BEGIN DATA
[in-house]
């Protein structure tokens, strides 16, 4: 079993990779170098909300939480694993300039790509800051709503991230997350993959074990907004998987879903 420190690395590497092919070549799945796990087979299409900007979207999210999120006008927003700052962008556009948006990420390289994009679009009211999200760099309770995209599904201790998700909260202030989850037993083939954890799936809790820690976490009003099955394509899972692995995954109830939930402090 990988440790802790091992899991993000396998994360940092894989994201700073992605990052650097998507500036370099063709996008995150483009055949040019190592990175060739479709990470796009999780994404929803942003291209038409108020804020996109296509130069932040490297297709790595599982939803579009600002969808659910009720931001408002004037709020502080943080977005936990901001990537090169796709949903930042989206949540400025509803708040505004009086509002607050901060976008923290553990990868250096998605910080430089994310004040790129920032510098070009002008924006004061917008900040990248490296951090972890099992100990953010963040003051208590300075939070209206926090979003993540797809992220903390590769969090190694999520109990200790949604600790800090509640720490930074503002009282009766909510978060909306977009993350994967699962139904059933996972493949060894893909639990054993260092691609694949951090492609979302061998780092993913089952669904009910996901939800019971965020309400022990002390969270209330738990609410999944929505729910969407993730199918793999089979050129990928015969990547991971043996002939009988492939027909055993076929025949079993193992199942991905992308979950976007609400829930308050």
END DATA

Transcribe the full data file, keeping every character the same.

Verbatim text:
[in-house]
């Protein structure tokens, strides 16, 4: 079993990779170098909300939480694993300039790509800051709503991230997350993959074990907004998987879903 420190690395590497092919070549799945796990087979299409900007979207999210999120006008927003700052962008556009948006990420390289994009679009009211999200760099309770995209599904201790998700909260202030989850037993083939954890799936809790820690976490009003099955394509899972692995995954109830939930402090 990988440790802790091992899991993000396998994360940092894989994201700073992605990052650097998507500036370099063709996008995150483009055949040019190592990175060739479709990470796009999780994404929803942003291209038409108020804020996109296509130069932040490297297709790595599982939803579009600002969808659910009720931001408002004037709020502080943080977005936990901001990537090169796709949903930042989206949540400025509803708040505004009086509002607050901060976008923290553990990868250096998605910080430089994310004040790129920032510098070009002008924006004061917008900040990248490296951090972890099992100990953010963040003051208590300075939070209206926090979003993540797809992220903390590769969090190694999520109990200790949604600790800090509640720490930074503002009282009766909510978060909306977009993350994967699962139904059933996972493949060894893909639990054993260092691609694949951090492609979302061998780092993913089952669904009910996901939800019971965020309400022990002390969270209330738990609410999944929505729910969407993730199918793999089979050129990928015969990547991971043996002939009988492939027909055993076929025949079993193992199942991905992308979950976007609400829930308050």